Do you judge a player’s decisions play-by-play or with a group of plays? There is no clear answer. Michael Dyer’s performance against Clemson is a good example
A common refrain that ESPN radio host and Footballguys writer Cecil Lammey used to describe former Texas A&M running back Cyrus Gray before the Chiefs drafted him was that he was ‘too patient.’ Can a running back be too patient? I think the answer is yes, but it is a thorny judgment call. So is evaluating plays one by one rather than seeking an overall context.
Watching former Auburn running back Michael Dyer during a sequence of three, first-quarter runs against Clemson in 2011 brought this to mind.
The first carry of the sequence was a four-yard gain from an 11 personnel pistol with receivers 1×2. Dyer flanked the QB to the weak side of the line with both receivers in a twin alignment to that side. The offense ran Power with the right guard pulling to left tackle and the wing tight end following as the fullback lead.
Rather than waiting for the pulling right guard to take out the defensive end and then follow the tight end targeting the linebacker at the edge of the formation, Dyer followed his left tackle and left guard double-teaming of the three-technique defensive tackle. The Auburn running back lowered his pads into the middle linebacker, finishing the run for a rather easy four yards.
On this play, the patient run to the edge might have earned Dyer more yards, but a four-yard gain on first down through a soft spot of the defense was also a good choice. I’d say it was also a more mature decision. Taking the easiest lane that the defense gives up is often worth sacrificing a big gain at the risk of a loss that takes the offense off course with its down and distance schedule.
On the following play, a 2nd and 6 with 3:29 in the first quarter, Dyer was held to no gain. This run came from a 21 personnel, 1×1 receiver pistol set. Dyer began the play as the slot receiver motioning to the weak side flank of the quarterback and the this sweep that commentator Urban Meyer called the tailback stretch on this broadcast.
Dyer worked to the right side, but his pulling left guard had to hop away from penetration at the edge and this slowed the progress of the lineman’s attempt to pull to the flat. Upon seeing this, Dyer decided to outrun his guard and burst around the lineman. This took him directly into the cornerback’s penetration of the rushing lane and also the defensive tackle’s pursuit down the line from the backside. The result? Dyer was wrapped for no gain.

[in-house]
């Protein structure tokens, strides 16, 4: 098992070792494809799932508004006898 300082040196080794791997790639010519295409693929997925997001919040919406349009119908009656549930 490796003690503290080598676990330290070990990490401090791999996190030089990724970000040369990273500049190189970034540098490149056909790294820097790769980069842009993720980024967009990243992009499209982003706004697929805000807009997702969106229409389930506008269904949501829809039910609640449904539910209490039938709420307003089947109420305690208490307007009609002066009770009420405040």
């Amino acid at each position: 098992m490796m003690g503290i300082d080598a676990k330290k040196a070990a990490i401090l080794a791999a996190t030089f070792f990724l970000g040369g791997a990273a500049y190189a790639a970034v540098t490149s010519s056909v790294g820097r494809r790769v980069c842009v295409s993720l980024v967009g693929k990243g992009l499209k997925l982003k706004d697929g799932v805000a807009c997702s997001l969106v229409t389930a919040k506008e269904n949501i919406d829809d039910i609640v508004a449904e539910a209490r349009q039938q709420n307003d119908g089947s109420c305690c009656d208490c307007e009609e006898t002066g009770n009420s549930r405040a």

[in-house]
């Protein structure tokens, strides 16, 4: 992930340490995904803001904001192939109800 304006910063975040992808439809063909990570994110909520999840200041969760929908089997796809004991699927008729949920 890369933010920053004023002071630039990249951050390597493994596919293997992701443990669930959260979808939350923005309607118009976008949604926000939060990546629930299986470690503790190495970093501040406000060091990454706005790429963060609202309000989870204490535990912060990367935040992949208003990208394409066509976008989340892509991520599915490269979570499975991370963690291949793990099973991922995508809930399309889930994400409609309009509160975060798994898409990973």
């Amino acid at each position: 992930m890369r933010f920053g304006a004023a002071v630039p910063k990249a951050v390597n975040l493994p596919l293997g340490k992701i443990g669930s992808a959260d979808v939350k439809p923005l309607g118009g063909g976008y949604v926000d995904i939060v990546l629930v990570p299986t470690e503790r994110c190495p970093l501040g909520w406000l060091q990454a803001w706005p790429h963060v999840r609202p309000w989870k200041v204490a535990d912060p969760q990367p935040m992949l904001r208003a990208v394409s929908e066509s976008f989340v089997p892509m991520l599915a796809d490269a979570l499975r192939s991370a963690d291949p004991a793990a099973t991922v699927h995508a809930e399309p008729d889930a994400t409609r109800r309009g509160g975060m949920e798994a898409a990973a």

His patience was lacking on this play and potentially gives more context to the play before about his approach to following pulling blockers that might need improvement
On a 1st and 10 with 10:46 in the second quarter from the Clemson 16, Dyer gained eight yards from a 1×2 receiver, 11 personnel shotgun run. Once again, Dyer was flanking the twin receiver weak side of the quarterback.
He took the exchange to the strong side behind his pulling right guard, but once again did not wait on the guard to get a block. He burst to the line of scrimmage at the edge of the narrow side of the field and made a cut outside the oncoming cornerback to reach the sideline for a gain eight yards before stepping out of bounds. Dyer displayed good suddenness with the cut and used his inside arm to ward off the rest of the tackle attempt while at the same time carrying the ball under his sideline arm.
If he’s too patient on this run, he probably doesn’t earn the yardage he got by being aggressive and outrunning his pulling teammate. On the Run No.2 the result appears as if he wasn’t patient enough. Yet on Run No.1, Dyer earned an easy four yards with his decision to cut to the inside. Watching each run separately and evaluating as a summation, Dyer could be judged as having inconsistent patience. Evaluating the runs within context of each other, Dyer might be compensating for a pulling lineman that might be notoriously slow to his assignment or making a sound improvisational decision that is more mature than watching a single play out of context might show.
There’s a lot about Dyer on this tape that I like. His pad level is terrific, he has the NFL strength and burst that teams want from a starter, and he has a top gear that can generate huge plays. Dyer reminds me a little bit of Frank Gore (post UM injuries; the pre-injury Frank Gore is legendary) but with a little more speed. Conceptually, I’m more inclined to say that Dyer has the right idea about running between the tackles more often than he doesn’t. He’s a player to remember for April.
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